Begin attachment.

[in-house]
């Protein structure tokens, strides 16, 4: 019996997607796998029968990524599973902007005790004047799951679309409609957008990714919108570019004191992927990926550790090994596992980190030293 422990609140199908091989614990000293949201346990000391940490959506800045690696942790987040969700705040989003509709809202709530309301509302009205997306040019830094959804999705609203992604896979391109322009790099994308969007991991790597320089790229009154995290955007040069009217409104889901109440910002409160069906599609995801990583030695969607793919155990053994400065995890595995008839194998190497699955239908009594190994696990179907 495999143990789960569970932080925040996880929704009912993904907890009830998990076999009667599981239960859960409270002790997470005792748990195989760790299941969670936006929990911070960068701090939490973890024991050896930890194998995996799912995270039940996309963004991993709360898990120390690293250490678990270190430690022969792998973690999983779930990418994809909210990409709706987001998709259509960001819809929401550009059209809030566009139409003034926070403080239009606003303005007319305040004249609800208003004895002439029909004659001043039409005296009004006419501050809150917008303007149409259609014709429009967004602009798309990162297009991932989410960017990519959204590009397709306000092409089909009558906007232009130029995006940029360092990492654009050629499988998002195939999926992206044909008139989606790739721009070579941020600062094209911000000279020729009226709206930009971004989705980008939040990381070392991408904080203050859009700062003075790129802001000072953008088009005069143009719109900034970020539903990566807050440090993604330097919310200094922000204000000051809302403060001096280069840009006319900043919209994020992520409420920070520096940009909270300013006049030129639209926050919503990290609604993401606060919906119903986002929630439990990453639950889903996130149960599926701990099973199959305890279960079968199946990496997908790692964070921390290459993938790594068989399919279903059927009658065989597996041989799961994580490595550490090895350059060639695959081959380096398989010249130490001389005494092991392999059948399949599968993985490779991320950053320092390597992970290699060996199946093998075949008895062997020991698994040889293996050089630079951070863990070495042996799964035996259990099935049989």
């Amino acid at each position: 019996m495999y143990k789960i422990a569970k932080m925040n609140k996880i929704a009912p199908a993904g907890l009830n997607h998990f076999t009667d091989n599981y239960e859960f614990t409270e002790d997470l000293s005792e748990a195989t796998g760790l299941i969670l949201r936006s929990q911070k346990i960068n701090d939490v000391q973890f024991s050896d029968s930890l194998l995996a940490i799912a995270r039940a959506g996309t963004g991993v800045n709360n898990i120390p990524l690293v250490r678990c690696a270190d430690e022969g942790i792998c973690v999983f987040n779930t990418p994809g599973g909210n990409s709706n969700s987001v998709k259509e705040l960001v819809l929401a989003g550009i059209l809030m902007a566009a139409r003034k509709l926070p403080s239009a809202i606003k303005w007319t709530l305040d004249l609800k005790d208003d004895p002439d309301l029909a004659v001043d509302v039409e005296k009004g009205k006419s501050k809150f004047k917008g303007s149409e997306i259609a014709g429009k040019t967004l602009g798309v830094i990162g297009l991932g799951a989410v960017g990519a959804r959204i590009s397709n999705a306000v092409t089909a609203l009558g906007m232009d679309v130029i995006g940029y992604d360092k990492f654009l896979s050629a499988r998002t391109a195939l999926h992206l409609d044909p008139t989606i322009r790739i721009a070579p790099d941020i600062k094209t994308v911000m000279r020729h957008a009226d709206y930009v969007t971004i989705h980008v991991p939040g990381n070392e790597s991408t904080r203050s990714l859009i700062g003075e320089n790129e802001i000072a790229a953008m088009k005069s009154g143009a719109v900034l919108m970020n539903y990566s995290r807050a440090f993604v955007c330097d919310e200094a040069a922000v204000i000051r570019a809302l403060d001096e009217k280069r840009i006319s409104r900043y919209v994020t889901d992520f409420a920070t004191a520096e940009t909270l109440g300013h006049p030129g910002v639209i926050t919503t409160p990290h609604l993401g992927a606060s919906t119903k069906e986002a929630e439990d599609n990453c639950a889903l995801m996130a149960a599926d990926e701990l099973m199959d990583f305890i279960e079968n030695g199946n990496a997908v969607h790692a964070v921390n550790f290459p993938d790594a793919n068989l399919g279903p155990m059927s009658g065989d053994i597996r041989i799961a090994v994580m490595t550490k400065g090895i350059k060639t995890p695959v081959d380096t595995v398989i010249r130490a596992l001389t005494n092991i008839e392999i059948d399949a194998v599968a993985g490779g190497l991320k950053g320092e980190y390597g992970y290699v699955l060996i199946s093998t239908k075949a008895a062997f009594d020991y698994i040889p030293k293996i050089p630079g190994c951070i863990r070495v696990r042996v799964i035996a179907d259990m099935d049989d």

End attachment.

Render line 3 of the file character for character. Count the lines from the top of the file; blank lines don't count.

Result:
């Amino acid at each position: 019996m495999y143990k789960i422990a569970k932080m925040n609140k996880i929704a009912p199908a993904g907890l009830n997607h998990f076999t009667d091989n599981y239960e859960f614990t409270e002790d997470l000293s005792e748990a195989t796998g760790l299941i969670l949201r936006s929990q911070k346990i960068n701090d939490v000391q973890f024991s050896d029968s930890l194998l995996a940490i799912a995270r039940a959506g996309t963004g991993v800045n709360n898990i120390p990524l690293v250490r678990c690696a270190d430690e022969g942790i792998c973690v999983f987040n779930t990418p994809g599973g909210n990409s709706n969700s987001v998709k259509e705040l960001v819809l929401a989003g550009i059209l809030m902007a566009a139409r003034k509709l926070p403080s239009a809202i606003k303005w007319t709530l305040d004249l609800k005790d208003d004895p002439d309301l029909a004659v001043d509302v039409e005296k009004g009205k006419s501050k809150f004047k917008g303007s149409e997306i259609a014709g429009k040019t967004l602009g798309v830094i990162g297009l991932g799951a989410v960017g990519a959804r959204i590009s397709n999705a306000v092409t089909a609203l009558g906007m232009d679309v130029i995006g940029y992604d360092k990492f654009l896979s050629a499988r998002t391109a195939l999926h992206l409609d044909p008139t989606i322009r790739i721009a070579p790099d941020i600062k094209t994308v911000m000279r020729h957008a009226d709206y930009v969007t971004i989705h980008v991991p939040g990381n070392e790597s991408t904080r203050s990714l859009i700062g003075e320089n790129e802001i000072a790229a953008m088009k005069s009154g143009a719109v900034l919108m970020n539903y990566s995290r807050a440090f993604v955007c330097d919310e200094a040069a922000v204000i000051r570019a809302l403060d001096e009217k280069r840009i006319s409104r900043y919209v994020t889901d992520f409420a920070t004191a520096e940009t909270l109440g300013h006049p030129g910002v639209i926050t919503t409160p990290h609604l993401g992927a606060s919906t119903k069906e986002a929630e439990d599609n990453c639950a889903l995801m996130a149960a599926d990926e701990l099973m199959d990583f305890i279960e079968n030695g199946n990496a997908v969607h790692a964070v921390n550790f290459p993938d790594a793919n068989l399919g279903p155990m059927s009658g065989d053994i597996r041989i799961a090994v994580m490595t550490k400065g090895i350059k060639t995890p695959v081959d380096t595995v398989i010249r130490a596992l001389t005494n092991i008839e392999i059948d399949a194998v599968a993985g490779g190497l991320k950053g320092e980190y390597g992970y290699v699955l060996i199946s093998t239908k075949a008895a062997f009594d020991y698994i040889p030293k293996i050089p630079g190994c951070i863990r070495v696990r042996v799964i035996a179907d259990m099935d049989d």